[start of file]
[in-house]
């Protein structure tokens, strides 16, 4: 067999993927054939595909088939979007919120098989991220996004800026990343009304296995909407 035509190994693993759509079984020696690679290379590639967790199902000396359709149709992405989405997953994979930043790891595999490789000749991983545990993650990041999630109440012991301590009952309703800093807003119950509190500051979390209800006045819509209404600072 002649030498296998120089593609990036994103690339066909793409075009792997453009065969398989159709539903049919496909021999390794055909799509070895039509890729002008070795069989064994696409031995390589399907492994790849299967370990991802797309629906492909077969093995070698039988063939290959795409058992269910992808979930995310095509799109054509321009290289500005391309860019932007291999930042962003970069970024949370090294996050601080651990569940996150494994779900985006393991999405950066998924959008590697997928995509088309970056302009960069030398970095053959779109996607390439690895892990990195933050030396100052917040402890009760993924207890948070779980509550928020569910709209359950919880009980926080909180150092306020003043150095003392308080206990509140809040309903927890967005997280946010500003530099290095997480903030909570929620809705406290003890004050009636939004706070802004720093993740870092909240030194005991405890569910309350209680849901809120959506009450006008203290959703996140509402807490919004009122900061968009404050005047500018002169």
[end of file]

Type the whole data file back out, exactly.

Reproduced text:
[in-house]
């Protein structure tokens, strides 16, 4: 067999993927054939595909088939979007919120098989991220996004800026990343009304296995909407 035509190994693993759509079984020696690679290379590639967790199902000396359709149709992405989405997953994979930043790891595999490789000749991983545990993650990041999630109440012991301590009952309703800093807003119950509190500051979390209800006045819509209404600072 002649030498296998120089593609990036994103690339066909793409075009792997453009065969398989159709539903049919496909021999390794055909799509070895039509890729002008070795069989064994696409031995390589399907492994790849299967370990991802797309629906492909077969093995070698039988063939290959795409058992269910992808979930995310095509799109054509321009290289500005391309860019932007291999930042962003970069970024949370090294996050601080651990569940996150494994779900985006393991999405950066998924959008590697997928995509088309970056302009960069030398970095053959779109996607390439690895892990990195933050030396100052917040402890009760993924207890948070779980509550928020569910709209359950919880009980926080909180150092306020003043150095003392308080206990509140809040309903927890967005997280946010500003530099290095997480903030909570929620809705406290003890004050009636939004706070802004720093993740870092909240030194005991405890569910309350209680849901809120959506009450006008203290959703996140509402807490919004009122900061968009404050005047500018002169």